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Ronaldo Lima de Oliveira is working both to prevent the destruction of the rain forest and to guarantee the survival of forest communities by creating a model for sustainable agro-economical activities in Brazil's recently-created "extractive reserves." The strategies that he is developing will allow people living in the reserves to meet their food needs and to produce a surplus to be sold in the market, thus enabling them to buy other goods necessary for their family's survi
Paulo Lima founded a low-cost, effective print publication to spark the participation of children and teenagers in civic life and decision-making. He also helps adult readers understand and respect the perspectives of young people on issues of critical importance to the community.
Based on a profound sense of respect for rural laborers that grew out of his own early experience working side by side with them, Goya Lamartine has designed and implemented the first comprehensive paralegal training course for community advocates in northeast Brazil.
José Dias is empowering small farmers in Northeastern Brazil to collectively manage and appropriate resources for drought-resistant technologies. His model aims to break the dependence of small-scale farmers on government support by providing them with sufficient autonomy to invest in new infrastructure and appropriate technology as they see fit.
Seeking to combat hunger, Ninom Rouze has created a unique combined health and environmental education program among poor and indigenous agrarian communities in Brazil. Among other things, her program enables women to utilize everyday waste to supplement family nutrition.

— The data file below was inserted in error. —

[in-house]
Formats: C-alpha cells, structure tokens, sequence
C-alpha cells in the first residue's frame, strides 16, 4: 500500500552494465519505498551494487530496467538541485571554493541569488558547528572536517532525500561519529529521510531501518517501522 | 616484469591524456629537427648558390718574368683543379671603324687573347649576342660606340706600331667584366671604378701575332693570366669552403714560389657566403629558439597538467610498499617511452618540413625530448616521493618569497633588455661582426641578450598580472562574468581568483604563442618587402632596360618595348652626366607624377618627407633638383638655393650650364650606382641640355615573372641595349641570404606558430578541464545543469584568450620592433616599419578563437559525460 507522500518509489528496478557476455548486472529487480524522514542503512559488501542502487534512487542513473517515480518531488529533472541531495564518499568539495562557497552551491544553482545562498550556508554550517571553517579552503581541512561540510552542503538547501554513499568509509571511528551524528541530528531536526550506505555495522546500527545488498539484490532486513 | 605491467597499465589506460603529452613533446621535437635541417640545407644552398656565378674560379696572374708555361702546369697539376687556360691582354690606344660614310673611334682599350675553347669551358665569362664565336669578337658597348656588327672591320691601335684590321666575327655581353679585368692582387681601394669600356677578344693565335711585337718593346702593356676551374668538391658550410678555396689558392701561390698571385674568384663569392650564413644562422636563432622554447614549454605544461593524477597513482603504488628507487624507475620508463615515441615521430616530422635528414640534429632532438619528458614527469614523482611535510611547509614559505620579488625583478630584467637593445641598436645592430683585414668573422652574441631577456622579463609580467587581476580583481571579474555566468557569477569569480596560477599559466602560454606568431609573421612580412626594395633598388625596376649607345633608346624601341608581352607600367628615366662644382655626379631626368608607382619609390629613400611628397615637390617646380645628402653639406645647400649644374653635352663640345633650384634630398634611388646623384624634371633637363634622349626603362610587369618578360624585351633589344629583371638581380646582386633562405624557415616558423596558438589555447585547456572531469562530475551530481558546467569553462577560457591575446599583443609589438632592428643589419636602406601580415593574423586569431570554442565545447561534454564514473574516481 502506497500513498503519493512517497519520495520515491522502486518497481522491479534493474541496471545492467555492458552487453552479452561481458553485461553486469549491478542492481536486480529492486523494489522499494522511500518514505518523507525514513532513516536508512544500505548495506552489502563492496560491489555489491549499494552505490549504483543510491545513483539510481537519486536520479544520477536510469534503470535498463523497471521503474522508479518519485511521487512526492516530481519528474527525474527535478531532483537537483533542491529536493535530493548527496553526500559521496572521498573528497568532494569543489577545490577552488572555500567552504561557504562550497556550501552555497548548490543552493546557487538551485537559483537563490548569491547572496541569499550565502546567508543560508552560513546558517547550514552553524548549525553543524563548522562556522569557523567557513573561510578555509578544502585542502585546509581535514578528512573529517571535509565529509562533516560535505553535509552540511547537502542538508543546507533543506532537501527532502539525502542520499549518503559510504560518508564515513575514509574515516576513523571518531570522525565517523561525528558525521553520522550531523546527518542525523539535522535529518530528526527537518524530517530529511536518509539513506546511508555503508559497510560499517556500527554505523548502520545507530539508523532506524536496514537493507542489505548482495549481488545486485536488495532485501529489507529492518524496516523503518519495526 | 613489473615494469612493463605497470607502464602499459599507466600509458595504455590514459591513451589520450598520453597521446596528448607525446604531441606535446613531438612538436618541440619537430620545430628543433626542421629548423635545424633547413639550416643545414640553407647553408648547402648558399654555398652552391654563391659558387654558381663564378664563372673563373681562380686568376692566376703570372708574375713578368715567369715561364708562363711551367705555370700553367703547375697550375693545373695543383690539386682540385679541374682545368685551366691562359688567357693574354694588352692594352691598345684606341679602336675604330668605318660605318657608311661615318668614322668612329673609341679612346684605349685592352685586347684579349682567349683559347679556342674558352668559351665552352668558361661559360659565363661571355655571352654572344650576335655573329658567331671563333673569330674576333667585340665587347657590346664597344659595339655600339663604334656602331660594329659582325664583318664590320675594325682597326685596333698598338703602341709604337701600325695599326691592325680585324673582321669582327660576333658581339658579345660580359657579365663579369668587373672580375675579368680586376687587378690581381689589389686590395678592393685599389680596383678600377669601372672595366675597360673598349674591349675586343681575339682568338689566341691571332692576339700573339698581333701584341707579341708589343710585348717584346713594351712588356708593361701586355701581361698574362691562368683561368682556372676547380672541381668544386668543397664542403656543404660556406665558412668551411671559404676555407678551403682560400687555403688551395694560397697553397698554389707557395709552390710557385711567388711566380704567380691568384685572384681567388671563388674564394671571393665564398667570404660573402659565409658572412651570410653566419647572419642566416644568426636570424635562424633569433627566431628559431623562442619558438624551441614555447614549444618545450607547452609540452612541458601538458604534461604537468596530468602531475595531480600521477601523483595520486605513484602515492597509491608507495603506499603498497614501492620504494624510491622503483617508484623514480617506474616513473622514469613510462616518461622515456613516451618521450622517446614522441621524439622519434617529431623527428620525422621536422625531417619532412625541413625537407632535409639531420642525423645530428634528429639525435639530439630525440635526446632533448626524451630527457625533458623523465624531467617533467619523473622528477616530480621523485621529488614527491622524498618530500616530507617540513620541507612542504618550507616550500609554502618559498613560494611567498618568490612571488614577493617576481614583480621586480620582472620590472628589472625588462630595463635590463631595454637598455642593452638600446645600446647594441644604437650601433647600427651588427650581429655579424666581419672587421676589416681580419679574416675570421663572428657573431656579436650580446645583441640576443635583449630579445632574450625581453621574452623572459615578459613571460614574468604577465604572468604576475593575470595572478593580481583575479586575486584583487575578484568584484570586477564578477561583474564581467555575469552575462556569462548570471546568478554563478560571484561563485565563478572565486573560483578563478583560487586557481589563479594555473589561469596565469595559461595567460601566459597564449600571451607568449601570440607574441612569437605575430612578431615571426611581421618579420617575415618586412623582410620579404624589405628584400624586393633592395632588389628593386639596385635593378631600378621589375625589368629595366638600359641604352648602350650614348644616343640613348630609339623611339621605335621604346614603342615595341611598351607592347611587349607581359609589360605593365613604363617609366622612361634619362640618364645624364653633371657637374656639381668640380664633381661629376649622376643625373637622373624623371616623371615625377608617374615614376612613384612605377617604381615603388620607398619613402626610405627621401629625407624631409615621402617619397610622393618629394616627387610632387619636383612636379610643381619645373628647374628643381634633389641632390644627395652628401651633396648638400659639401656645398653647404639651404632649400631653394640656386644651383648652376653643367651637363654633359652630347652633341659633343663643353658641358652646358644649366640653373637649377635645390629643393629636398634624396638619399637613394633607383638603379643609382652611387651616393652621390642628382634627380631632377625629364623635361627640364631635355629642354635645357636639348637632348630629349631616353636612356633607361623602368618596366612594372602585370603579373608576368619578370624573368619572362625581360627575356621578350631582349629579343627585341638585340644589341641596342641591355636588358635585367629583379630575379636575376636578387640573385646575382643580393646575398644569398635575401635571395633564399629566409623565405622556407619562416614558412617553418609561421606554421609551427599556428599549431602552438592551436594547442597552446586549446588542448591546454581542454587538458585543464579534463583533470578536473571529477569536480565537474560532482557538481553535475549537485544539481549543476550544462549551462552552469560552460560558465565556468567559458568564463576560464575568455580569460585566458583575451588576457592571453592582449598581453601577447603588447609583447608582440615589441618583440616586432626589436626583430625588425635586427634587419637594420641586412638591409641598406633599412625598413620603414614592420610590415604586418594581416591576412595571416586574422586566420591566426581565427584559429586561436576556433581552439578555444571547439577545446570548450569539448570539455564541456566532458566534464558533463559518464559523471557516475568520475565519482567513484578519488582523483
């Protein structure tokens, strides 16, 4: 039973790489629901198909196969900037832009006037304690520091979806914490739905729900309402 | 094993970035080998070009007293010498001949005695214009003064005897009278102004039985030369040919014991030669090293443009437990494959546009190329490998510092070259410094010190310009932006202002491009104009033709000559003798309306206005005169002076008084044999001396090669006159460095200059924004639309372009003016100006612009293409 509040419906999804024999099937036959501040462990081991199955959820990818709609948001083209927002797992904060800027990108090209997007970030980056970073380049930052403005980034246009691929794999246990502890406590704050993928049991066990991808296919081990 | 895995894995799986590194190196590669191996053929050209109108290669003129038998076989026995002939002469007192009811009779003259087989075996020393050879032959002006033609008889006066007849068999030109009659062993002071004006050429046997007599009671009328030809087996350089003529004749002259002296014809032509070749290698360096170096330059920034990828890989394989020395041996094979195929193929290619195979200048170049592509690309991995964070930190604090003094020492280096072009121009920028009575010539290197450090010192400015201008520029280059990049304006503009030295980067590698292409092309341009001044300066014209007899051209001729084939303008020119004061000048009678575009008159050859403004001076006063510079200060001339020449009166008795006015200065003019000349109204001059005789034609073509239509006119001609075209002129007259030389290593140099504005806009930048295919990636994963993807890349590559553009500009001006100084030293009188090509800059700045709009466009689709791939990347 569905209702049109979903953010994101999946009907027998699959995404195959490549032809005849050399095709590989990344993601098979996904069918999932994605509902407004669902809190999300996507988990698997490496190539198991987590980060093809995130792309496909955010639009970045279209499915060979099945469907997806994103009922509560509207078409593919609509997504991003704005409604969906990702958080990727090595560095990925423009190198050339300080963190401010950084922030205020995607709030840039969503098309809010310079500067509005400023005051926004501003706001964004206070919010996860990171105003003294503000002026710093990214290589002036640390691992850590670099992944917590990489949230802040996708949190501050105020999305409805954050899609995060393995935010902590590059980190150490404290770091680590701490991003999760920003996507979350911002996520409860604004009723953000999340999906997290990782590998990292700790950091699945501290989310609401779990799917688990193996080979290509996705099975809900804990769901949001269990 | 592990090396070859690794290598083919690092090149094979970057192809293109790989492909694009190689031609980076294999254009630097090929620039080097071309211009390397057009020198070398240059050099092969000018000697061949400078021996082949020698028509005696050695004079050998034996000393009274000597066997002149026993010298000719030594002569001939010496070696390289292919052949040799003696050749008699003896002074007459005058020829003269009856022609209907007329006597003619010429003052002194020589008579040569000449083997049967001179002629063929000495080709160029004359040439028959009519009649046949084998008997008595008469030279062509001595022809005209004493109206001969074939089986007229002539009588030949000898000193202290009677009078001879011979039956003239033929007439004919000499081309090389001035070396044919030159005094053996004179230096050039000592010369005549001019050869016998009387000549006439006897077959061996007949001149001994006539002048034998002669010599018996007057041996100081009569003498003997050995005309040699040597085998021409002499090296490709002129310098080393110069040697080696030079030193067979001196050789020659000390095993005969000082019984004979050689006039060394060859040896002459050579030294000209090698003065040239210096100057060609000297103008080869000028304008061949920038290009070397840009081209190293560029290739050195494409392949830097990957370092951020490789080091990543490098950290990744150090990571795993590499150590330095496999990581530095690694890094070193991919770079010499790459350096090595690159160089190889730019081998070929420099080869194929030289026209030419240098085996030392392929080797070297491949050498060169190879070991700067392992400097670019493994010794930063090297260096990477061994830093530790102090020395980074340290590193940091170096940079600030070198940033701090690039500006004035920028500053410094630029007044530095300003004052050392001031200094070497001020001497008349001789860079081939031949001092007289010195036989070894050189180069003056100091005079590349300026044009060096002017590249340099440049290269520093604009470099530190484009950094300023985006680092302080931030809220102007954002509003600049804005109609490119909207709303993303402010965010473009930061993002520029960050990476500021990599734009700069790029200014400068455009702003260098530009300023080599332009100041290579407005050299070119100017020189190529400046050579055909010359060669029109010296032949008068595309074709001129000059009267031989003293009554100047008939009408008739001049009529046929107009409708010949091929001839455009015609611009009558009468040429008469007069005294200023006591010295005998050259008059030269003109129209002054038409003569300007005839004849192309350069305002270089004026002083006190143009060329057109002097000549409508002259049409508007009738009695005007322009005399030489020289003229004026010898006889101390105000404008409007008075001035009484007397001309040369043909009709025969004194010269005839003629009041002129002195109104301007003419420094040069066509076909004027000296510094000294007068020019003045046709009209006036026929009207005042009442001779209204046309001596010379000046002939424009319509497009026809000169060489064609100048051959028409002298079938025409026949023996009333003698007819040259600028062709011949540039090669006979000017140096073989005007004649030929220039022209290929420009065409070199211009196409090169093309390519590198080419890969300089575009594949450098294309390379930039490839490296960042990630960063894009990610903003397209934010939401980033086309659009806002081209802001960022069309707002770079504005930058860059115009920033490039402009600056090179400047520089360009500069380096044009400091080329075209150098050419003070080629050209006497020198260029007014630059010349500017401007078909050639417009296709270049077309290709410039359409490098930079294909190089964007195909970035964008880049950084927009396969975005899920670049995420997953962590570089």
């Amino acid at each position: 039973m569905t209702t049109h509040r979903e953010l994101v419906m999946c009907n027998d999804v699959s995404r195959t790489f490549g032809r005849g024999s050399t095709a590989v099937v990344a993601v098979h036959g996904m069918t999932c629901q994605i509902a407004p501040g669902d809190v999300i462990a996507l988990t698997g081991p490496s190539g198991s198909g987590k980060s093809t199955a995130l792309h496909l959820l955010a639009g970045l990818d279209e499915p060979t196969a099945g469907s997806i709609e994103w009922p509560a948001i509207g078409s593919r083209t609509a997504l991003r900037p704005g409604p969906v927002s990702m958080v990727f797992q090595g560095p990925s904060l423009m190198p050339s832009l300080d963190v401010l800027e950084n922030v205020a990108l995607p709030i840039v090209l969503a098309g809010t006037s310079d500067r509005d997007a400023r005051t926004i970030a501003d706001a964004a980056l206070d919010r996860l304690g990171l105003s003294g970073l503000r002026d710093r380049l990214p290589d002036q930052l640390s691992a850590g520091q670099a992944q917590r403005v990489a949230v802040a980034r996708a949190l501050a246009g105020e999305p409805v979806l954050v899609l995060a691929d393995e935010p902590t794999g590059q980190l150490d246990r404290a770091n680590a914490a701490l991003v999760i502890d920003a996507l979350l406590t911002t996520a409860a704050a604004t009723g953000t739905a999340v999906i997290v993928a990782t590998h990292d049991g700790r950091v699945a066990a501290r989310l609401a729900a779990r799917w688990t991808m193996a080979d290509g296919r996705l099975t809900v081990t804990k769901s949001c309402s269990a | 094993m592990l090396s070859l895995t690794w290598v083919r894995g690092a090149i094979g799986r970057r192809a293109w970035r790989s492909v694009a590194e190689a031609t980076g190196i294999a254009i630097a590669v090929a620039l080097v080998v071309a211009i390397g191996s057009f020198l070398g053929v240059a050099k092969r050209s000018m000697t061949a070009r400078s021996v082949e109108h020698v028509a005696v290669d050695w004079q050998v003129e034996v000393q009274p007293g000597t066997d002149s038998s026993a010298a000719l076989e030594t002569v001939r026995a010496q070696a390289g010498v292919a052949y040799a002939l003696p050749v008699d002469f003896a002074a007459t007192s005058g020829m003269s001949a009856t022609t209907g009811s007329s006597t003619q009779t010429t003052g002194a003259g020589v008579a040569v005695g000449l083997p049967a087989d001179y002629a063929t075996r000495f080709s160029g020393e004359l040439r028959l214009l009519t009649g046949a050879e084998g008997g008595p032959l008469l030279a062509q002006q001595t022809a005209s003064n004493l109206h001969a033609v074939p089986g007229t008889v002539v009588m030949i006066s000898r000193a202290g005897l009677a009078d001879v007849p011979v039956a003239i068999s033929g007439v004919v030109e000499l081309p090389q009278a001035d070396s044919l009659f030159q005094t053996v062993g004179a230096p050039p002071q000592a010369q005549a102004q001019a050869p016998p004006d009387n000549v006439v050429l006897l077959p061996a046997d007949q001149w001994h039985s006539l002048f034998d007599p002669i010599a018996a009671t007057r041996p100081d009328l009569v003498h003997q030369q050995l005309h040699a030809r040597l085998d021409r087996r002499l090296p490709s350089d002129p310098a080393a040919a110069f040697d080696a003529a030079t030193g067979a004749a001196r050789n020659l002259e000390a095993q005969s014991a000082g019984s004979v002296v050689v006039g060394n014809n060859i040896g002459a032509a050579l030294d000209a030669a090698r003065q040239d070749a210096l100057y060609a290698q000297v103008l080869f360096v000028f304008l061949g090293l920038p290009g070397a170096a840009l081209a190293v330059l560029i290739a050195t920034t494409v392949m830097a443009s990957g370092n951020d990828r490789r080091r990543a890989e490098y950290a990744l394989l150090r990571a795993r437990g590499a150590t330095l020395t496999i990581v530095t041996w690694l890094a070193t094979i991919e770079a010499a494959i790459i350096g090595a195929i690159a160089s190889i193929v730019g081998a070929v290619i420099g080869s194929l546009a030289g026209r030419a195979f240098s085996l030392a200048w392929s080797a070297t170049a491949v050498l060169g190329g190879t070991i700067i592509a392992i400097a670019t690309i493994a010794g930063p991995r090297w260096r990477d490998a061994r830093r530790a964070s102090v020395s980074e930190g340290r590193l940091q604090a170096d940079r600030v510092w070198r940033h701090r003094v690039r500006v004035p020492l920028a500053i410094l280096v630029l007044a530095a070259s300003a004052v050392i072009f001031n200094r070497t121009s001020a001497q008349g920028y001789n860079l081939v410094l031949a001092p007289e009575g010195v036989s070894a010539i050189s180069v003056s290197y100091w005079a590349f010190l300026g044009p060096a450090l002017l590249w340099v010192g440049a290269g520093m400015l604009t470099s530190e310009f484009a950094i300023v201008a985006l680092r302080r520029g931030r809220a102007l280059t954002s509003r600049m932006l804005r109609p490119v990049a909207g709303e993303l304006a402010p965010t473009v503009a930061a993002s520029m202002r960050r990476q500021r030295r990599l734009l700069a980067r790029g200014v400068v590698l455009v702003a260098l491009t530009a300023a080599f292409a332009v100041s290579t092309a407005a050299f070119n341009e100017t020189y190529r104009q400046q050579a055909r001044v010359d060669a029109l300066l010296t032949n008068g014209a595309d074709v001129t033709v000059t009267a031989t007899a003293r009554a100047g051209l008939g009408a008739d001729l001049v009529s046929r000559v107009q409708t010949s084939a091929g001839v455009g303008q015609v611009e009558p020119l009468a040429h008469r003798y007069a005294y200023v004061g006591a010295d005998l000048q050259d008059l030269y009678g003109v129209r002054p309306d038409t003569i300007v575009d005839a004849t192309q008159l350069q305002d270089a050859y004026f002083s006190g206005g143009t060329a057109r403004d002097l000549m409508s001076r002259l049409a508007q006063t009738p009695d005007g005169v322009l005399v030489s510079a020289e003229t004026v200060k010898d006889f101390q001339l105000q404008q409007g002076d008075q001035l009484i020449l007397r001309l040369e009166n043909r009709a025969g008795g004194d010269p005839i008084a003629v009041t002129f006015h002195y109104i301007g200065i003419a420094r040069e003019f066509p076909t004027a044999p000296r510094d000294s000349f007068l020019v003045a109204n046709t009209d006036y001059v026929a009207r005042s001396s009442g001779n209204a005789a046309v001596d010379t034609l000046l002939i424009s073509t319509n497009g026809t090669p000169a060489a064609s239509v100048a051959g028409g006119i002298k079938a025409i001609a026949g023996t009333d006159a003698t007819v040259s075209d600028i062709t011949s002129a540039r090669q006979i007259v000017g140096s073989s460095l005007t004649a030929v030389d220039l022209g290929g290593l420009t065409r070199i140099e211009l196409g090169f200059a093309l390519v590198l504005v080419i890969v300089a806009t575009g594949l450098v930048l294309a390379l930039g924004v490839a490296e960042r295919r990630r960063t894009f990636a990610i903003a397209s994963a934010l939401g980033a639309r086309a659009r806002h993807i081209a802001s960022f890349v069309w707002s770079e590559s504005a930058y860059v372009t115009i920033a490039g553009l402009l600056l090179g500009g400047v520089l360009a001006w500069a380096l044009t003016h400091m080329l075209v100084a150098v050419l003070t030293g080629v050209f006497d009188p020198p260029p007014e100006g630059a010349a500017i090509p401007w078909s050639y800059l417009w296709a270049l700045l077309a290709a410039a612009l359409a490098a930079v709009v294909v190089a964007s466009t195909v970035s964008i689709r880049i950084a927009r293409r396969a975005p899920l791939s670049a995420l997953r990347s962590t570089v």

Walter Varanda is working with São Paulo's adult street population to ensure their basic survival and promote their long-term independence. He is engaging a wide array of individuals and institutions to encourage their active participation in crafting and implementing solutions to Brazil's homelessness problem.
Wilson Passeto is empowering ordinary citizens to take steps to combat urban water scarcity, by providing them with a series of incentives and technical innovations to reduce their water consumption. He offers training and support to a growing cohort of “water agents,” who then help to change the habits and behavior of their friends and colleagues, fostering a major culture shift across Brazil.
Dissatisfied with the poor performance of Brazil in the field of information technologies and software development and convinced that the country had enormous creative potential, Silvio Meira created the Recife Centre for Advanced Studies and Systems (CESAR) in 1996. A unique, public-private non-profit institute which has become an extraordinary catalyst to innovation in software development, academic excellence, and private sector investment in the region.